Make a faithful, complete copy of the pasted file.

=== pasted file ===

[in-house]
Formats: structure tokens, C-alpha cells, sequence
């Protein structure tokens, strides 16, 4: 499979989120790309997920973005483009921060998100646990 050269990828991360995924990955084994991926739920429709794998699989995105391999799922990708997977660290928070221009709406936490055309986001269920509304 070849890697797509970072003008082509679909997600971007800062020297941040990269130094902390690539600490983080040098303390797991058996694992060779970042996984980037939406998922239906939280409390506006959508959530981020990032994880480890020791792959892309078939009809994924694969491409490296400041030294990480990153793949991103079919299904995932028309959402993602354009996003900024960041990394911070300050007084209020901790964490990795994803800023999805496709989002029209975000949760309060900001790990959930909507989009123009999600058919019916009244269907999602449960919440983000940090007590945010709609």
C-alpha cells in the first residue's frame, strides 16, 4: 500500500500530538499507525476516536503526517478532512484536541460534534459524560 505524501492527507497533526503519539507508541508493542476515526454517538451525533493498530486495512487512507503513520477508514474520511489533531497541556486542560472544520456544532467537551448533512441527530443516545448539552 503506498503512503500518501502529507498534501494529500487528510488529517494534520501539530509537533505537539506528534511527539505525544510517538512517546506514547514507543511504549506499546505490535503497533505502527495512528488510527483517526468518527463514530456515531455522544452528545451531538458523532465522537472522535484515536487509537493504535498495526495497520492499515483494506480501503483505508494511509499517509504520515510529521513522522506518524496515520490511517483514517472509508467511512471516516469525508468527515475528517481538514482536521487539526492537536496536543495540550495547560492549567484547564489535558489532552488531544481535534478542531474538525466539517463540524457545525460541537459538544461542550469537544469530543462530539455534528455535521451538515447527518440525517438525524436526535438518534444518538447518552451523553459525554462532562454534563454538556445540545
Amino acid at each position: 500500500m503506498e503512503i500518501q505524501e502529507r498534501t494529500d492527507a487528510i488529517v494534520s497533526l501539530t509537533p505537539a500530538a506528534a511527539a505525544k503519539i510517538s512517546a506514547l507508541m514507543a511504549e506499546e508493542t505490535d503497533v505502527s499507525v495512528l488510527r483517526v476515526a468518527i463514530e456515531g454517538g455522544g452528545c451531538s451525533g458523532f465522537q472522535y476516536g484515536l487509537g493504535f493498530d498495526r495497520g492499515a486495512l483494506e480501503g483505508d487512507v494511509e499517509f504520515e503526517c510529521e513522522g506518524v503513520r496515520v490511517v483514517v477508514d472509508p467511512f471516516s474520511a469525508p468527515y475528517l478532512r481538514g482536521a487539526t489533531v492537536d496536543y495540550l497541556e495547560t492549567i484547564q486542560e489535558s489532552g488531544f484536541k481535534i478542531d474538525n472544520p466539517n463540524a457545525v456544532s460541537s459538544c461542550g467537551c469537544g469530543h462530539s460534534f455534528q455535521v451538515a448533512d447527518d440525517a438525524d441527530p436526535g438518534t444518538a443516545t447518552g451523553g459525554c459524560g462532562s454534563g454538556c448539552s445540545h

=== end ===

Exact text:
[in-house]
Formats: structure tokens, C-alpha cells, sequence
């Protein structure tokens, strides 16, 4: 499979989120790309997920973005483009921060998100646990 050269990828991360995924990955084994991926739920429709794998699989995105391999799922990708997977660290928070221009709406936490055309986001269920509304 070849890697797509970072003008082509679909997600971007800062020297941040990269130094902390690539600490983080040098303390797991058996694992060779970042996984980037939406998922239906939280409390506006959508959530981020990032994880480890020791792959892309078939009809994924694969491409490296400041030294990480990153793949991103079919299904995932028309959402993602354009996003900024960041990394911070300050007084209020901790964490990795994803800023999805496709989002029209975000949760309060900001790990959930909507989009123009999600058919019916009244269907999602449960919440983000940090007590945010709609």
C-alpha cells in the first residue's frame, strides 16, 4: 500500500500530538499507525476516536503526517478532512484536541460534534459524560 505524501492527507497533526503519539507508541508493542476515526454517538451525533493498530486495512487512507503513520477508514474520511489533531497541556486542560472544520456544532467537551448533512441527530443516545448539552 503506498503512503500518501502529507498534501494529500487528510488529517494534520501539530509537533505537539506528534511527539505525544510517538512517546506514547514507543511504549506499546505490535503497533505502527495512528488510527483517526468518527463514530456515531455522544452528545451531538458523532465522537472522535484515536487509537493504535498495526495497520492499515483494506480501503483505508494511509499517509504520515510529521513522522506518524496515520490511517483514517472509508467511512471516516469525508468527515475528517481538514482536521487539526492537536496536543495540550495547560492549567484547564489535558489532552488531544481535534478542531474538525466539517463540524457545525460541537459538544461542550469537544469530543462530539455534528455535521451538515447527518440525517438525524436526535438518534444518538447518552451523553459525554462532562454534563454538556445540545
Amino acid at each position: 500500500m503506498e503512503i500518501q505524501e502529507r498534501t494529500d492527507a487528510i488529517v494534520s497533526l501539530t509537533p505537539a500530538a506528534a511527539a505525544k503519539i510517538s512517546a506514547l507508541m514507543a511504549e506499546e508493542t505490535d503497533v505502527s499507525v495512528l488510527r483517526v476515526a468518527i463514530e456515531g454517538g455522544g452528545c451531538s451525533g458523532f465522537q472522535y476516536g484515536l487509537g493504535f493498530d498495526r495497520g492499515a486495512l483494506e480501503g483505508d487512507v494511509e499517509f504520515e503526517c510529521e513522522g506518524v503513520r496515520v490511517v483514517v477508514d472509508p467511512f471516516s474520511a469525508p468527515y475528517l478532512r481538514g482536521a487539526t489533531v492537536d496536543y495540550l497541556e495547560t492549567i484547564q486542560e489535558s489532552g488531544f484536541k481535534i478542531d474538525n472544520p466539517n463540524a457545525v456544532s460541537s459538544c461542550g467537551c469537544g469530543h462530539s460534534f455534528q455535521v451538515a448533512d447527518d440525517a438525524d441527530p436526535g438518534t444518538a443516545t447518552g451523553g459525554c459524560g462532562s454534563g454538556c448539552s445540545h